Recent retirees have incomes that are now 20 per cent higher than older pensioners, according to new government data.
Aegon has analysed the Pensioners’ Income Series, published annually by the Department of Work and Pensions. This shows the net average weekly income (after income tax, national insurance and council tax) is £392 for pensioner householders that have recently retired.
In contrast it is £326 for households where the main earner was aged 75 or over.
The main driving force behind the difference is from earnings income. Over a quarter (26 per cent) of recent retiree’s income is from earnings, compared to just 13 per for older pensioners.
This suggests recent retirees are taking a phased approach as they transition from work into retirement.
The data also highlights an unequal distribution in income between pensioner age groups. Just 13 per of pensioner couples where the head is over 75s have an income in the top fifth of the pensioner net income distribution, compared to nearly a quarter (23 per cent) of pensioner couples where the head is under 75.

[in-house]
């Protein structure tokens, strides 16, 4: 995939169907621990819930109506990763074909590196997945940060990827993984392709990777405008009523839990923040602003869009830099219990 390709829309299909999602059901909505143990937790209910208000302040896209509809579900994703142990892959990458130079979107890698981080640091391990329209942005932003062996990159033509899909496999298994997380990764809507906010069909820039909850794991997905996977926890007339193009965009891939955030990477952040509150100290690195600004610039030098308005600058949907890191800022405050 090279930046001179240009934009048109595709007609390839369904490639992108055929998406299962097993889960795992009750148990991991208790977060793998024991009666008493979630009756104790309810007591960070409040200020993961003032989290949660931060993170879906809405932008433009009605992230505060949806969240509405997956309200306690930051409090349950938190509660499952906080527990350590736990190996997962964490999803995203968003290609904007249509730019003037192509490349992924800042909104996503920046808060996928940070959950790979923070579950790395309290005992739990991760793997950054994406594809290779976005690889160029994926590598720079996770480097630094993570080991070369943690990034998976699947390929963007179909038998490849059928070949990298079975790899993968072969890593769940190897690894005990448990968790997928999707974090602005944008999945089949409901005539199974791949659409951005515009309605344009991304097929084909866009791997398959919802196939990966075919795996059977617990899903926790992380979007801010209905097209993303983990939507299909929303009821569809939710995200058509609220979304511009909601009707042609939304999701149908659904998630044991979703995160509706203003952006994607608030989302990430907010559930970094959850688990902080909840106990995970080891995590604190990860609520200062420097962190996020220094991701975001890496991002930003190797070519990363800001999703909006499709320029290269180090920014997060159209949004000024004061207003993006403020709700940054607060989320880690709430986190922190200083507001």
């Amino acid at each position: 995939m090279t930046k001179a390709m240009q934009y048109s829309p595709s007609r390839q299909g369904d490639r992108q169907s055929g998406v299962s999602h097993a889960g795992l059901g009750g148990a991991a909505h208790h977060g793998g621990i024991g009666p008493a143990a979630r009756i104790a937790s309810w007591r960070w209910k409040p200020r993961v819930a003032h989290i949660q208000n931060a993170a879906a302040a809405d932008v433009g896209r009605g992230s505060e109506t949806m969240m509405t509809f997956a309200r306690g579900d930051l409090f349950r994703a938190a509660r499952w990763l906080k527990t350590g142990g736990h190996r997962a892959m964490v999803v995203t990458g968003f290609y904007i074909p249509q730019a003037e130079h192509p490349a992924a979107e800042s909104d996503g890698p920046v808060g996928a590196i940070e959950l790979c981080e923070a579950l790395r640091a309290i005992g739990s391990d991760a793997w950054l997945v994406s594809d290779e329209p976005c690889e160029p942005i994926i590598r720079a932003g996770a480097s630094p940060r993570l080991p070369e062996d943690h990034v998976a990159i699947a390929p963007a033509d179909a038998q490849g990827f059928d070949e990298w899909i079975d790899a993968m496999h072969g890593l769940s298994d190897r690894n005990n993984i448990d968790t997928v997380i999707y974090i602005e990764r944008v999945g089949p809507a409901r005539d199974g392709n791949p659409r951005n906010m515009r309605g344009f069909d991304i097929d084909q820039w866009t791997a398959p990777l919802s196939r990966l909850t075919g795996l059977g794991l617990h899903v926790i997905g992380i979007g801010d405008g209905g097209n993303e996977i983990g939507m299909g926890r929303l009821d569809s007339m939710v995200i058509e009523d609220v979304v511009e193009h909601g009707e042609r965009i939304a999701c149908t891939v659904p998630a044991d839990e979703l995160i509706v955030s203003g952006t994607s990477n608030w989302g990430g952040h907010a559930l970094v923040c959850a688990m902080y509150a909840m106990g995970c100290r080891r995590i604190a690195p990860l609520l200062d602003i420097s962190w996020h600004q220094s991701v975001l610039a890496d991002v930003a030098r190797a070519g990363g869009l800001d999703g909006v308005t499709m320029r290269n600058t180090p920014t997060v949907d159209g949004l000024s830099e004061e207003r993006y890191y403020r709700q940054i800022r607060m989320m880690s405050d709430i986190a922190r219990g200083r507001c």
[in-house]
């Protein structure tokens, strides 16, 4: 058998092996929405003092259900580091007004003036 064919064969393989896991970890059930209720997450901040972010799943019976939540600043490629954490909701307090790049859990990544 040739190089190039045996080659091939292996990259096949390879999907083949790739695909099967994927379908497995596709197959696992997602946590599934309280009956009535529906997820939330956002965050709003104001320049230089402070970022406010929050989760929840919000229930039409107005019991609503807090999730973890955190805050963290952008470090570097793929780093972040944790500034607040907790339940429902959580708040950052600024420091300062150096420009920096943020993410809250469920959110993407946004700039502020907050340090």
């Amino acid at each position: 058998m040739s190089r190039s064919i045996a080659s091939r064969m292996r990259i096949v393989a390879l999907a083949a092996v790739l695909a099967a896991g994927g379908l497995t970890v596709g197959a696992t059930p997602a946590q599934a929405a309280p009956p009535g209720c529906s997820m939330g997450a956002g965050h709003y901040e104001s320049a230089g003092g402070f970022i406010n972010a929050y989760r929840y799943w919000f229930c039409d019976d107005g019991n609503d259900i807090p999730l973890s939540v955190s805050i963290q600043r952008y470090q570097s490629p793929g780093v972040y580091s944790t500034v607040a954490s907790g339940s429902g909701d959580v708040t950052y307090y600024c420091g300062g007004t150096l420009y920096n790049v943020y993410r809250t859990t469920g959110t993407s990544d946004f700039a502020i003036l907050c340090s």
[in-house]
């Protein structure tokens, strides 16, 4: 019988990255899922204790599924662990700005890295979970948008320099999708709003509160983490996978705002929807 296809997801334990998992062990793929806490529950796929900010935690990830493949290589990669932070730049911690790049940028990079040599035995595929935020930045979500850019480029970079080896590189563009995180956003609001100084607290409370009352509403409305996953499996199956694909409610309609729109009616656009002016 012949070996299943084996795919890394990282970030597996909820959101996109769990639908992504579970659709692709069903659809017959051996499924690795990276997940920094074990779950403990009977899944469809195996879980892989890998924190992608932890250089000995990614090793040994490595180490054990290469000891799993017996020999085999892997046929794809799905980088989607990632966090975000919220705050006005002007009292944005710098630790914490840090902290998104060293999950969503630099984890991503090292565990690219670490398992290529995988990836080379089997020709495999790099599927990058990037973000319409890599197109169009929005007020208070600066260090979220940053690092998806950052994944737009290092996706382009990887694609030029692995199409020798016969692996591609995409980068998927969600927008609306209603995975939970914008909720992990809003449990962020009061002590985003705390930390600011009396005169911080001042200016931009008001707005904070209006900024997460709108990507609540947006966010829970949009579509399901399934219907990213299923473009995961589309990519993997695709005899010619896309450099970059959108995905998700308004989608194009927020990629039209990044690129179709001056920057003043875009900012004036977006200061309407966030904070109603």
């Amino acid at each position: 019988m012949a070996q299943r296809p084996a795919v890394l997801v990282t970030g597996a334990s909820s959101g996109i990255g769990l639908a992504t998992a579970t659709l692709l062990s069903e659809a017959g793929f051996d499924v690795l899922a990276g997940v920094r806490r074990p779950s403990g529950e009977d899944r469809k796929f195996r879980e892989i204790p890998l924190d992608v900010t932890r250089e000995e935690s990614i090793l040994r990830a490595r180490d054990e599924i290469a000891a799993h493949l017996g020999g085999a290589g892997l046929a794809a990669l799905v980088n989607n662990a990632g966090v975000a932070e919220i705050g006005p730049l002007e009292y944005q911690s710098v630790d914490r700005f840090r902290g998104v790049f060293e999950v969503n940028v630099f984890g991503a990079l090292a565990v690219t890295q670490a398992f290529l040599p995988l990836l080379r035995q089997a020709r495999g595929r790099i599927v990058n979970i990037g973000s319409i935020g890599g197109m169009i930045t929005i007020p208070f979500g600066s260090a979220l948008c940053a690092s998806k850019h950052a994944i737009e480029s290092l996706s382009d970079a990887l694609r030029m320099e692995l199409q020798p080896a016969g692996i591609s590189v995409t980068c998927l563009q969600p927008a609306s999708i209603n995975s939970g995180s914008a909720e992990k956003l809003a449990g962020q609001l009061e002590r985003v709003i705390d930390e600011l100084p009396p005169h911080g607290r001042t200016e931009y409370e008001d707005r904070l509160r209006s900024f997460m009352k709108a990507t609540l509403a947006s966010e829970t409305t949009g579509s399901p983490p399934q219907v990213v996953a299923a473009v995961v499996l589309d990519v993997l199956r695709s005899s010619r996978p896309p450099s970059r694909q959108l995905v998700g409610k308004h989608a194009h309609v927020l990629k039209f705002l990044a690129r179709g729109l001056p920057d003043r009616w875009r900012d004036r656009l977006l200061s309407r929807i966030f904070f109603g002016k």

The figures also show that since 1995, earnings income for new retirees has more than doubled from an average of £64 to £168 per week. This is on top of personal and state pension incomes.
Aegon’s pensions director Steven Cameron says: “The Government figures show that older pensioner households are lagging behind recent retirees when it comes to their income.
“Changing retirement patterns could be a reason for this as many people are now adopting a transitional strategy and reducing their working hours over a period of time rather than a ‘cliff edge’ approach.
“For individuals in the early stages of retirement, many of who are in the baby boomer generation, pensioner poverty generally is at an all-time low, but as these figures are based on average (median) incomes, it must be remembered that there are many retirees with incomes substantially below the average figures.”
He adds that the retirement income of the post-war generation has been boosted by favourable economic condition and defined benefit pensions. But he points out entitlement to these pensions will tail off for future retirees, making it unlikely that each wave of new retirees will have average incomes higher than the previous one.
“Policymakers need to ensure they look at the changing income profiles of pensioners to understand the distribution of wealth across this large and growing proportion of the population. Adopting a ‘one-size fits all’ approach would be dangerous and risks overlooking what can be significantly different financial challenges facing pensioner groups of different ages and wealth.”